Today was the last day of the competition, which means only one thing. Well, two actually: our finals run (at 4:30 pm, which meant we had a good amount of time to panic before then), and the highly anticipated pool party at the hotel later tonight! Our last practice run was scheduled for 9:00 am, so our morning crew got the luxury of waking up an hour later than usual.
From this practice test, we found that we were not able to keep tethered throughout the run. Our cable itself did not reach far enough, and ropes going across the TRANSDEC pool made the tether further susceptible to getting stuck. Instead, our team decided to let our robot go untethered during the run. This worked out beautifully! We ran a skeleton of the competition mission, and Auri was able to navigate from the gate to the two buoys, went past the torpedo target, and surfaced near the octagon twice. The team had never attempted the octagon before, but we were still able to come within a few meters.
Not too long after, our dear Andrew had to leave to catch his flight back to Edmonton. Tearful goodbyes and semi-dramatic hugs were exchanged as we sent our Electrical Team Lead off. After he left TRANSDEC, Andrew sent everyone an inspirational speech over Slack. He expressed his gratitude, appreciation, and pride towards the team and gave us a boost of encouragement for our finals run. Needless to say, everyone lost control of their emotions and reacted to Andrew’s message with hearts and crying emojis. Seven people also reacted with the peach emoji, though I cannot fathom why.
For the rest of the afternoon, Juan, Gab, and Rumman worked on creating a map with the help of trusty ol’ Google Earth. This map contained the approximate locations of props in the competition mission that we had never been able to reach before. The rest of our team was by the kiddie pool testing torpedoes and obtaining more accurate readings. One scary thing that happened was after we changed Auri’s batteries, we started to fail our pressure test. Thankfully, David caught this early enough that no water got inside the hull. We really did not need a repeat of the nightmare of a flooding robot.
It was now time for our finals run. We played “Imperial March” as we made our way to the pool and hilariously reacted to our competition video as it played on the big screen (we were the only ones laughing at our own video). Families, friends, and our very own Justin Francis were commenting and supporting us on the live stream. Then, we locked arms and watched in suspense as Auri started her course. The robot successfully went through the gate with style and hit the backside of the 3-sided buoy. She came up just short on Jiangshi. Then, Auri attempted the torpedoes and twice missed the uncovered hole, but scored lots of partial points!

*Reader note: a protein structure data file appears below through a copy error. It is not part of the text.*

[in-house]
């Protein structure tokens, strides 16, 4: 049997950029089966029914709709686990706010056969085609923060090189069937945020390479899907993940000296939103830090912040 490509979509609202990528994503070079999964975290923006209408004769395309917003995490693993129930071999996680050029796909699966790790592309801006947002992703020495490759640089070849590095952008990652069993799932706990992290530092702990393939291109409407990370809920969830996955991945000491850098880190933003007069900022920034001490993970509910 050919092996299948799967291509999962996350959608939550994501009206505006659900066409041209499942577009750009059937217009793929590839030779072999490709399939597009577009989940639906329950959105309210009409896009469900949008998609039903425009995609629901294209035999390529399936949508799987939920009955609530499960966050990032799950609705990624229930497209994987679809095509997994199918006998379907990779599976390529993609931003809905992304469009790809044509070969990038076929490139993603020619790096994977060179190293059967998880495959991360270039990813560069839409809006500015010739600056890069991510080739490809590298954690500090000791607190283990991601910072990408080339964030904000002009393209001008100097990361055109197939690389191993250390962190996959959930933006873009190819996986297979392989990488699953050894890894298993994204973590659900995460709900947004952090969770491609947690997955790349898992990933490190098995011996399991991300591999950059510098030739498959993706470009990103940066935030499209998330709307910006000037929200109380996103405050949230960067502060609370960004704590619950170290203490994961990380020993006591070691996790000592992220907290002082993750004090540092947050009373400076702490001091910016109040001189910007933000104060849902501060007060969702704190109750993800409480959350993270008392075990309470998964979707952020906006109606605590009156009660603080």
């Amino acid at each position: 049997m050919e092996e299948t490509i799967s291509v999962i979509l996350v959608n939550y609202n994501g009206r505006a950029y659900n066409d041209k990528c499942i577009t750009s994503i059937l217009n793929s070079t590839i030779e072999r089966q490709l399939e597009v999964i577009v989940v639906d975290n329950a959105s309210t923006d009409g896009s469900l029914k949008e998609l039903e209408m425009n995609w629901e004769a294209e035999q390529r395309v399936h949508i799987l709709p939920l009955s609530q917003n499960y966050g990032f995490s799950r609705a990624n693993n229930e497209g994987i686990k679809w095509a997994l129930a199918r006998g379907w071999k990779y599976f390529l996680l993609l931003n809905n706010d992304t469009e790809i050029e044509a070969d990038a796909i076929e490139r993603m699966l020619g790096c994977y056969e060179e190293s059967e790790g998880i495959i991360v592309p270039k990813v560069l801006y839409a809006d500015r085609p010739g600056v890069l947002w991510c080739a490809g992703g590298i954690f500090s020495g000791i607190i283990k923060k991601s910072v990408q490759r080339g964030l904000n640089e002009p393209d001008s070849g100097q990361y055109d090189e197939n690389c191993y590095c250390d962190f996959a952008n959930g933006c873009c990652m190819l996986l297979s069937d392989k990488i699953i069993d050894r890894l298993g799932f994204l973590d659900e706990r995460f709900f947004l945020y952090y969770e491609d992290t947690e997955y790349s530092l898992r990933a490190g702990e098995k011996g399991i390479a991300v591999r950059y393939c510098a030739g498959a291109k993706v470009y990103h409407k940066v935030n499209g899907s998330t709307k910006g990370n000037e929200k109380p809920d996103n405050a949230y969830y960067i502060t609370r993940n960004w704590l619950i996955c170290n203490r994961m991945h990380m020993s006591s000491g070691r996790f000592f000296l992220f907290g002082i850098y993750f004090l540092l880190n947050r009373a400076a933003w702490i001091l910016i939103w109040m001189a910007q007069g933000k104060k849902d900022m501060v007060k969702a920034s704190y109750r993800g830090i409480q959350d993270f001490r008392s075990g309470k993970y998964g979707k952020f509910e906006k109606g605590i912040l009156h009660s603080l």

Our finals run went well. It was a run that we were proud of and satisfied with. Our team was relieved, but also apprehensive over how many points we had scored. Having watched the other teams perform, we knew it was going to be a tight race for the top. At the very least, we were super happy to have shot twice near the torpedo target, something that we’ve only done once before! We made our way back to the hotel with a light heart and began packing our crate.
The awards ceremony started at 8:00 pm at the Handlery Hotel. It was an amazing night. ARVP received 4thplace overall, and we were awarded $2000! We were also awarded $500 for being the first team to qualify. The whole team was ecstatic and in complete celebratory spirits. We took priceless photos wearing the most absurd costumes and props and ran around with our Canada and Alberta flags proudly on our backs. Yes, we believed we were in the Robotics Olympics.
Then, we finished packing our crate and it was time for the pool party. We conversed with other teams, stuffed our bellies full with pizza, and threw a few ARVP members into the pool. Disclaimer: Do not throw members into a pool on a whim; it is highly dangerous for both the individual being thrown and the bystanders. ARVP does not support nor recommend this action in any shape, way, or form.
I want to thank everyone who has continuously supported this blog. Thank you travelling with us vicariously through the six-hundred word posts every day. Thank you for taking the time out of your busy day to be a part of our flourishing journey. Your continuous support and love have made our success possible.
To my beloved ARVP team members: I owe everyone immense gratitude for the hard work inputted into the club over the past year. Thank you for gifting me with the honour of attending RoboSub this year and allowing me to experience true teamwork and talent. Each one of your unique skills complete our team, and I am proud to be included in this family.
Thank you all.